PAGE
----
Videoconferencing is one of the best ways to make ongoing education for geriatric workers more feasible, a study at a for-profit skilled nursing facility in Chicago shows.
Registered nurses may be more likely than licensed practical nurses to identify high-risk medication errors in nursing homes, new research suggests.
With increased pressure on nursing homes to become smoke-free environments or create safe spaces for residents to smoke, residents and employees may both feel greater pressured to quit.
While long-term care providers juggle staffing during cold and flu season, research indicates there may be a factor in their control: How they treat staff.
Long-term care nurses often feel isolated from the rest of the healthcare workforce, asking themselves, "Am I actually a nurse?"
Patients discharged to a skilled nursing facility after trauma had lower odds of mortality when the facility had fewer beds per nurse, new research shows.
Nurses who regularly use bleach and other disinfectants on the job appear to have a higher risk of developing chronic obstructive pulmonary disease (COPD), according to research presented in September at the European Respiratory Society International Congress.
The nursing profession could use an image boost, according to an analysis of videos in searches for "nurses" and "nursing" on the video-sharing website YouTube.
Nursing home administrators perceive a better safety culture in their facility than clinical staff, according to a new report.
For many long-term care nurses, the idea of working only 40 hours a week, even with scheduled shifts, may seem laughable.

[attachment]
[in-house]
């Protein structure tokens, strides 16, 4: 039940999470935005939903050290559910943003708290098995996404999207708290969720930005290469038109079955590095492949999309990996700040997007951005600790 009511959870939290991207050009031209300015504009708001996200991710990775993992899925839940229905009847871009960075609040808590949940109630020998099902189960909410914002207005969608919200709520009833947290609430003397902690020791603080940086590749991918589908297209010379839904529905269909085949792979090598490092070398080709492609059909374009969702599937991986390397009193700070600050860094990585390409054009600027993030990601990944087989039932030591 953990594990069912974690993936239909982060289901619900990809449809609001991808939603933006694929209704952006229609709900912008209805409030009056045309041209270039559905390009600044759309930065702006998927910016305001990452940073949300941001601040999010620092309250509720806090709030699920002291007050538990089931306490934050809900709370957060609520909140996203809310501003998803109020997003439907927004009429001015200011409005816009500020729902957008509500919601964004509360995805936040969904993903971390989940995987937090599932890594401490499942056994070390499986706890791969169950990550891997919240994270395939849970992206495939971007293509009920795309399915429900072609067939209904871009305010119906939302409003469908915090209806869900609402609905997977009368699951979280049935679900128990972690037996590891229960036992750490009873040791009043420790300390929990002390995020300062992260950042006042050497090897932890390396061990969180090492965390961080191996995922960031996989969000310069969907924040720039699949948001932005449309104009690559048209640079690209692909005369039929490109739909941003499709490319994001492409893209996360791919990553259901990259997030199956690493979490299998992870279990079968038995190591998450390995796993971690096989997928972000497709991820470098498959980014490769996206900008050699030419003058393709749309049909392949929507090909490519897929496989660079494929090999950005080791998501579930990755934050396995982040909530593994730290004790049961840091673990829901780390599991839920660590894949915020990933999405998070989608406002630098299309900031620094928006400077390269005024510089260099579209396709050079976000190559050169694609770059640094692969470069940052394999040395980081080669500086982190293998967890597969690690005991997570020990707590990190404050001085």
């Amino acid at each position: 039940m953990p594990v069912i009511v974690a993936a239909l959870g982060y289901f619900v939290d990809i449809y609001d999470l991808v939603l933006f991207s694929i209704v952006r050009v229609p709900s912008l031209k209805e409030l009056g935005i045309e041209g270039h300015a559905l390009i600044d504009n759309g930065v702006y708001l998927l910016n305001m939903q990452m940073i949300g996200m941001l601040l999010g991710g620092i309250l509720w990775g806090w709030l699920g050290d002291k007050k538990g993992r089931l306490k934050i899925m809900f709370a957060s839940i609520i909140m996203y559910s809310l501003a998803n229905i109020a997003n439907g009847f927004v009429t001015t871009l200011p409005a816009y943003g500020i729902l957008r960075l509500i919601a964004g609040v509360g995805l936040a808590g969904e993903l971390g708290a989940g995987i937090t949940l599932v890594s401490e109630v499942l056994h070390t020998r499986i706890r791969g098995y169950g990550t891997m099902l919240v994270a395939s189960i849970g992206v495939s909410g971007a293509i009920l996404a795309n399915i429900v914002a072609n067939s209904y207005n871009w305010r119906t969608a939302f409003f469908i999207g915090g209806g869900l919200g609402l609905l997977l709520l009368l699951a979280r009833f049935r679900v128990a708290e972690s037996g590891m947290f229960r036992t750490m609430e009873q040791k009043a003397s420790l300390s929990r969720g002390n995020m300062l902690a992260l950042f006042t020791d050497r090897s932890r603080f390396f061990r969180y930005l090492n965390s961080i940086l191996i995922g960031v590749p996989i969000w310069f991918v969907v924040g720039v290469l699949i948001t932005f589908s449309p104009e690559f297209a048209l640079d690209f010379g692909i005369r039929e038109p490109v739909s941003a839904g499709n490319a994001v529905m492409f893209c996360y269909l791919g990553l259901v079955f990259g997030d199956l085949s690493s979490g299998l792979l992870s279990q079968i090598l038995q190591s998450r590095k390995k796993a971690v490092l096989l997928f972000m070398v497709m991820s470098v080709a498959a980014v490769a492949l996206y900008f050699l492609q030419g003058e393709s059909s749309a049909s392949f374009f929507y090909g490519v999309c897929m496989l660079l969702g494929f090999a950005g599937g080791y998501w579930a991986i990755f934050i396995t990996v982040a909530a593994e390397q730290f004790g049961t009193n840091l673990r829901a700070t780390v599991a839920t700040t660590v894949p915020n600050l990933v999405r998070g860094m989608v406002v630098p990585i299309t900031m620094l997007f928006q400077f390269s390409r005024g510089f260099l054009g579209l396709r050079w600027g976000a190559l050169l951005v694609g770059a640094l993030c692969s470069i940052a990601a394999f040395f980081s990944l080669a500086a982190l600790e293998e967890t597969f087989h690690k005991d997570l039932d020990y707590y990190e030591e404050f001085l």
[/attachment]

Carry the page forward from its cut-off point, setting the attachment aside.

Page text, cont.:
Nurses showed short- and long-term benefits after just three hours of an assertiveness training program, according to results from a University of Miyazaki study.
Health literacy is lacking for individuals with Medigap coverage compared to other elderly populations, new research has found.
As online nursing education increases in popularity, researchers are finding institutional procedures may not be keeping up.
High turnover rates and small selection pools make it more difficult to hire entry-level healthcare employees, according to a task force report.
The best way to combat universal fatigue among nurses might be to grant them more control over their schedules.
Nurses and doctors may be the healthiest workers in the U.S. labor force. But no field other than firefighters and law enforcement has worse health and eating habits than healthcare aides, 40% of whom are nursing home caregivers.
The vast majority of American nurses promote a culture of health in their communities but rarely get credit for their efforts, according to a recent study published in the journal Policy, Politics, & Nursing Practice.
Reviewers of four trials often used to support mandatory flu vaccination policies for long-term care workers say the benefits were overstated. But the lead researcher still says he recommends vaccination for healthcare workers.
Frontline workers often are the first to notice dementia patients' pain and detect changes in their behavior, but a new study finds long-term care and hospice facilities need to do more to include them in end-of-life treatment.
An online support program helped nurses manage workplace challenges and reduce stress in a randomized study.
Investigators at the National Institute for Occupational Safety and Health (NIOSH) and their Canadian partners reported that cognitive impairment is the same among men and women who work shifts, despite the fact that women typically get less sleep and have more work-related stress.
Healthcare settings that substitute lower-level staff for registered nurses do so at their own peril, according to an extensive review of nurse skill mix at more than 240 hospitals in Belgium, England, Finland, Ireland, Spain and Switzerland.
A strong sense of self-efficacy can help nurses cope with disrespectful workplace behaviors that otherwise threaten their health and well-being, a study of Canadian workers finds.